Installing anypoint studio should be a straight forward process, according to the official documentation on the mulesoft website. You add mulesoft to the list of available software site, select anypoint studio, click finish. Eclipse install software wizard should, theoretically, pull in required dependencies.

However, it didn’t work. I got the following exception

No repository found containing: osgi.bundle,org.eclipse.m2e.archetype.common,

I had a Java EE installation of Eclipse Mars (4.5). It already included maven support via m2e-wtp. Anypoint studio wasn’t happy with this version of m2e, and was also unable to pull in the required version of m2e itself. I had to manually add m2e’s update site and install m2e. After that, anypoint studio was installed without a problem.

Solutions to Exercises: Learning JQuery – Chapter 3 Handling Events

My solutions to exercises found in Chapter 3 Handling Events of Learning jQuery 4th Edition by Chaffer and Swedberg.

  1. When Charles Dickens is clicked, apply the selected style to it.
    $('.author').click(function() { $(this).toggleClass('selected') })
  2. When a chapter title (<h3 class=”chapter-title”>) is double-clicked, toggle the visibility of the chapter text.
    $('.chapter-title').click(function() {
  3. When the user presses the right arrow key, cycle to the next body class. The key code for the right arrow key is 39.
    var setBodyClass = function() {
    	var body = $('body');
    	if (body.hasClass('narrow')) {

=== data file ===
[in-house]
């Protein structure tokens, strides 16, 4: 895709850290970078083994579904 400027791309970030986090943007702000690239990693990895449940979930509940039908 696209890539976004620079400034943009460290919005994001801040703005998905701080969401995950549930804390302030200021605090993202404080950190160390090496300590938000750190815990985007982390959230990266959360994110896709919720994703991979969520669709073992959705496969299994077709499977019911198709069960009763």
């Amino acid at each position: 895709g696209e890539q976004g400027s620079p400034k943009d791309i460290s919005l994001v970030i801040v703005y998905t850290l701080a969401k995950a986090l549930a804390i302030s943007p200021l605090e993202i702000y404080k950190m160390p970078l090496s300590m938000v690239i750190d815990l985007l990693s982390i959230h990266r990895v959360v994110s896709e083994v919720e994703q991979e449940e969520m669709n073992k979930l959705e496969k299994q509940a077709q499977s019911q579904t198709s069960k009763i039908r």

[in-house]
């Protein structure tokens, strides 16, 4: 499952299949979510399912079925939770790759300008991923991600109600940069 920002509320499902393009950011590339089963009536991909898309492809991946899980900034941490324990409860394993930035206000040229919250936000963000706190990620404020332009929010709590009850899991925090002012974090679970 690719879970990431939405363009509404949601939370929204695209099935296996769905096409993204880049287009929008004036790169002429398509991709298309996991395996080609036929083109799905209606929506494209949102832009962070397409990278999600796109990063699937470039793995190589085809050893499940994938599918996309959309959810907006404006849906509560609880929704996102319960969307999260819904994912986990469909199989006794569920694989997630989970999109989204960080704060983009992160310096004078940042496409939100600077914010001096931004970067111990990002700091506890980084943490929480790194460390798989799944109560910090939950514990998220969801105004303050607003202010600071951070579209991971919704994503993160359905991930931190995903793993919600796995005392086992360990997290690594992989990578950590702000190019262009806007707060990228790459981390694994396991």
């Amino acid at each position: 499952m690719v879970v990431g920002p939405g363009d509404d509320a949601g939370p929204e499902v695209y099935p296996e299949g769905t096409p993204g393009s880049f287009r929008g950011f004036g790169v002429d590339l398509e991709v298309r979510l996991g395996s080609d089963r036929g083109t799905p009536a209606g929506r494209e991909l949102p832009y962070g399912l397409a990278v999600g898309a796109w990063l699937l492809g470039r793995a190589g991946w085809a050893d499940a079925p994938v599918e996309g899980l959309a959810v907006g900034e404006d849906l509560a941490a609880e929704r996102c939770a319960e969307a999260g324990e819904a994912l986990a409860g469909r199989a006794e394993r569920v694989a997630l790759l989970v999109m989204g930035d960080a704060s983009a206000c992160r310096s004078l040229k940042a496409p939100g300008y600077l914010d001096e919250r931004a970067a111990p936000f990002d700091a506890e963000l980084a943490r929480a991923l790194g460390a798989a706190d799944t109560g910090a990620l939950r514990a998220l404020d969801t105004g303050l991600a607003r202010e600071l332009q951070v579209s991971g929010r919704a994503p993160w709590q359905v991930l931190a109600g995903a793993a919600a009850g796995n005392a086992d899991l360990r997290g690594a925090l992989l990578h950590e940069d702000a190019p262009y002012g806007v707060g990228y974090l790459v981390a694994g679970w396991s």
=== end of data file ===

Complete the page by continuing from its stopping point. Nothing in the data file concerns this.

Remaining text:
else if (body.hasClass('large')) {
    	else {
    $(document).keyup(function(event) {
    	if (event.which == 39) {
  4. Challenge: Use the console.log() function to log the coordinates of the mouse as it moves across any paragraph. (Note: console.log() displays its results via the Firebug extension for Firefox, Safari’s Web Inspector, or the Developer Tools in Chrome or Internet Explorer).
    Not sure why this is a challenge question. The answer is in the jquery documentation for mouseover

    $('p').mouseover(function(event) {
    	console.log(event.pageX + " " + event.pageY);
  5. Challenge: Use .mousedown() and .mouseup() to track mouse events anywhere on the page. If the mouse button is released above where it was pressed, add the hidden class to all paragraphs. If it is released below where it was pressed, remove the hidden class from all paragraphs.
    var down = -1;
    $(document).mousedown(function(event) {
    	down = event.pageY;
    $(document).mouseup(function(event) {
    	if (down != -1) {
    		var up = event.pageY;
    		if (up < down) {
    		else if (up > down) {

Testing CSS selectors in Firefox

CSS selectors are used frequently when writing jquery code. Recently I discovered Firefox provides a handy syntax for testing CSS selectors:

$$('CSS selector')

In the screenshot below, I’m looking at an <h3> element with the class ‘chapter-title’ using Firefox’s web developer tools.

firefox inspector

To test if the selector ‘h3.chapter-title’ returns the expected elements, enter $$('h3.chapter-title') in the console. The command returns a nodelist with two elements, one for each match. Hovering over the individual element in the console will highlight the corresponding element in the page.

testing css selector with $$

Solutions to Exercises: Learning JQuery – Chapter 2 Selecting Elements

After finishing the excellent Object Oriented Javascript, I’m now working my way through Learning jQuery 4th Edition by Chaffer and Swedberg. Here’s my solution to exercises found in the end of Chapter 2 Selecting Elements.

  1. Add a class of special to all of the <li> elements at the second level of the nested list.
    $('#selected-plays ul li').addClass('special')
  2. Add a class of year to all the table cells in the third column of a table.
  3. Add the class special to the first table row that has the word Tragedy
    in it.

  4. Challenge: Select all the list items (<li>s) containing
    a link (<a>). Add the class afterlink to the sibling list items that follow
    the ones selected.

    $('li a').not('[href^="mailto:"]').parent().nextAll().addClass('afterlink')
  5. Challenge: Add the class tragedy to the closest ancestor <ul> of
    any .pdf link.